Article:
miércoles, 14 de diciembre de 2011

Most Common Adult Muscular Dystrophy Linked to Increased Cancer Risk >> NCI Cancer Bulletin for December 13, 2011 - National Cancer Institute


Most Common Adult Muscular Dystrophy Linked to Increased Cancer Risk

Adults with myotonic muscular dystrophy (MMD), an inherited disorder marked by progressive muscle wasting and weakness, may be at increased risk of developing cancer, a new study suggests. A research team led by Dr. Mark H. Greene and Dr. Shahinaz M. Gadalla, both of the Clinical Genetics Branch in NCI’s Division of Cancer Epidemiology and Genetics, found that patients with MMD from two independent cohorts had a twofold higher overall risk of cancer compared with people in the general population, with the increased risk mainly accounted for by cancers of the colon, brain, endometrium, and ovary. The results were reported in the December 14 issue of JAMA.

MMD is the most common form of muscular dystrophy that begins in adulthood. There are two types of MMD, type 1 and type 2, which affect multiple body systems and are caused by mutations in different genes. The signs and symptoms of the two types overlap, although type 1 is more severe.

“The impetus for this work came from [coauthor] Dr. Richard Moxley’s clinical impression that the cancer occurrence among his MMD patients was greater than expected,” Dr. Greene noted. The question then was whether those cancers were part of the MMD syndrome or just a coincidental finding.

To address this question, the researchers linked the health records of 1,658 MMD patients from two nationwide patient registries, one in Sweden and one in Denmark, to the corresponding national cancer registry in each country. They found the same patterns of increased cancer risk in both the Swedish and Danish MMD cohorts, which “provides substantial reassurance that our observations are genuine,” the study authors wrote.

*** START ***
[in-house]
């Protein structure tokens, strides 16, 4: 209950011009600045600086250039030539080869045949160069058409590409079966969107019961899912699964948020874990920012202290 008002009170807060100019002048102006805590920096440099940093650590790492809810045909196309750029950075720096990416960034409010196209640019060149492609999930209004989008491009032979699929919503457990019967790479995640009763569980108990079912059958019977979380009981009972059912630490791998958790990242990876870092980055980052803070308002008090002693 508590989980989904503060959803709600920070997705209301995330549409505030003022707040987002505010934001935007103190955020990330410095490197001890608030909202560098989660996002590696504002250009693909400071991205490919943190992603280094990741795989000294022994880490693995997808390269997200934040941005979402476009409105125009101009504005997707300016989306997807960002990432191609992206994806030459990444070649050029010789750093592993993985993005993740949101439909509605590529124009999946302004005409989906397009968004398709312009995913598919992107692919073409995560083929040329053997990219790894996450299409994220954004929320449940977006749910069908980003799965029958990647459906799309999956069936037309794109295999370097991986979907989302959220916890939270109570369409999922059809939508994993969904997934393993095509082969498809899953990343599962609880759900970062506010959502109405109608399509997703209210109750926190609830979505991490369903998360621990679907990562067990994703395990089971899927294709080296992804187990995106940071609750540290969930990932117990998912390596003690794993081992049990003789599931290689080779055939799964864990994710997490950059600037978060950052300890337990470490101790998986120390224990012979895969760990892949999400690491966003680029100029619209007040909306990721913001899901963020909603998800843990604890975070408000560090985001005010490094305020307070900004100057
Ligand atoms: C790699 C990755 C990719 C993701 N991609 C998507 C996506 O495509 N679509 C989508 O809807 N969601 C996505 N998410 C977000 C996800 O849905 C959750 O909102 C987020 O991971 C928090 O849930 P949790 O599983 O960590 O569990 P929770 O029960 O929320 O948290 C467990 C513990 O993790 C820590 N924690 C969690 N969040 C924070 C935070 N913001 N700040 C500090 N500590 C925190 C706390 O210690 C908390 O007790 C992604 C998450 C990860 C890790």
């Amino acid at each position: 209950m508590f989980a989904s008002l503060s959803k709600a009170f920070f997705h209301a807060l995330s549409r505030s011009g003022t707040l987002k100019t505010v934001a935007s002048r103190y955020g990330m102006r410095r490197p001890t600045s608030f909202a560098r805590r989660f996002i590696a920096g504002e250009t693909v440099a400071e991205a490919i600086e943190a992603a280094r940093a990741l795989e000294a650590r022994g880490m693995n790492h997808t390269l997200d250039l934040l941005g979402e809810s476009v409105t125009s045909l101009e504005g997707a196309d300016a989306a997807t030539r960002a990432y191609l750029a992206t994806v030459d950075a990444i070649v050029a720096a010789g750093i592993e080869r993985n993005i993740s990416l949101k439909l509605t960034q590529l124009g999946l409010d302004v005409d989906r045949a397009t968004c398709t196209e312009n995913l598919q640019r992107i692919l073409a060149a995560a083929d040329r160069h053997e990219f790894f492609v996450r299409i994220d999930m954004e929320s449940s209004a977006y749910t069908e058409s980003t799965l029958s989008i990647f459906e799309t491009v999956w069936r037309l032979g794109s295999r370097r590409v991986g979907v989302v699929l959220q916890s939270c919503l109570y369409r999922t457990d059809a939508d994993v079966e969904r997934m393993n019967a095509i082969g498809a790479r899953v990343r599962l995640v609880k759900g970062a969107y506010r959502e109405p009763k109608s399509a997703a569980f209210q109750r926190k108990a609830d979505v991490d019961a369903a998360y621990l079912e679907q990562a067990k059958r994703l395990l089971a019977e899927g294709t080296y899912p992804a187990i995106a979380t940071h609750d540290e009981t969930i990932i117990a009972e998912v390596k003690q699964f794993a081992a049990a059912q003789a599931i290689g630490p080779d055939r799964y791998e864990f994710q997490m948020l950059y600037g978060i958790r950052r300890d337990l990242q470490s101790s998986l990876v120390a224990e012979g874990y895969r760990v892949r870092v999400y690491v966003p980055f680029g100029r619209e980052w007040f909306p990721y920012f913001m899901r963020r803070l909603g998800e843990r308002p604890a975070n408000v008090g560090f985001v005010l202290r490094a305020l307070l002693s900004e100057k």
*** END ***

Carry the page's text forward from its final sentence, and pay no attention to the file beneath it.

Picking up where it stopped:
“This study is the first formal quantitative assessment of cancer risk in MMD, which previously has not been considered a cancer susceptibility disorder,” Dr. Greene said.

“We don’t yet know for sure why MMD patients are at increased risk of cancer,” added Dr. Gadalla. “It may be that some of the genetic changes that cause MMD symptoms are also responsible for the increase in cancer risk.” Further research to explore the possible mechanisms involved may provide new insights into mechanisms of carcinogenesis, she noted.

In addition to pursuing that avenue of research, Dr. Greene and his colleagues are investigating whether the cancer risk differs between patients with type 1 versus type 2 MMD, and whether the excess risk can be explained by known risk factors for cancer—questions that this study could not answer.
In the meantime, Dr. Greene said, “It’s important that clinicians be aware of this possible increased risk of cancer in MMD patients.”
NCI Cancer Bulletin for December 13, 2011 - National Cancer Institute

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